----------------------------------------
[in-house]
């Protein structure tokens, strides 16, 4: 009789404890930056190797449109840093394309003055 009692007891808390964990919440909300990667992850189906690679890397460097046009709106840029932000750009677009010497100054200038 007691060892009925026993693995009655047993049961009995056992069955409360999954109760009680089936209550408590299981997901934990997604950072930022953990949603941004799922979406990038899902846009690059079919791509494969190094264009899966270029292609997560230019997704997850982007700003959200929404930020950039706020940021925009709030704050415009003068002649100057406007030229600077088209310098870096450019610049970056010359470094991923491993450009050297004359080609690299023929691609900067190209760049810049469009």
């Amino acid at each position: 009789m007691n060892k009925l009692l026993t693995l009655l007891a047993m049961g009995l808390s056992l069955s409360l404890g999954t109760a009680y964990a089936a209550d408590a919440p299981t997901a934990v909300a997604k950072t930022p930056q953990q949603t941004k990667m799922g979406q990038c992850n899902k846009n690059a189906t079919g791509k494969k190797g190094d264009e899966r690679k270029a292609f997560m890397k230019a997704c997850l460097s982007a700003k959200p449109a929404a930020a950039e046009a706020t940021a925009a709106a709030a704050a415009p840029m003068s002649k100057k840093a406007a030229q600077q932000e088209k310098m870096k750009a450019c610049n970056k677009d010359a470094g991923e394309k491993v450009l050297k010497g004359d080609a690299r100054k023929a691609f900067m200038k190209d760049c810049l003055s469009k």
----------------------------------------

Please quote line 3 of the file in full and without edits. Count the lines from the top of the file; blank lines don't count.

């Amino acid at each position: 009789m007691n060892k009925l009692l026993t693995l009655l007891a047993m049961g009995l808390s056992l069955s409360l404890g999954t109760a009680y964990a089936a209550d408590a919440p299981t997901a934990v909300a997604k950072t930022p930056q953990q949603t941004k990667m799922g979406q990038c992850n899902k846009n690059a189906t079919g791509k494969k190797g190094d264009e899966r690679k270029a292609f997560m890397k230019a997704c997850l460097s982007a700003k959200p449109a929404a930020a950039e046009a706020t940021a925009a709106a709030a704050a415009p840029m003068s002649k100057k840093a406007a030229q600077q932000e088209k310098m870096k750009a450019c610049n970056k677009d010359a470094g991923e394309k491993v450009l050297k010497g004359d080609a690299r100054k023929a691609f900067m200038k190209d760049c810049l003055s469009k």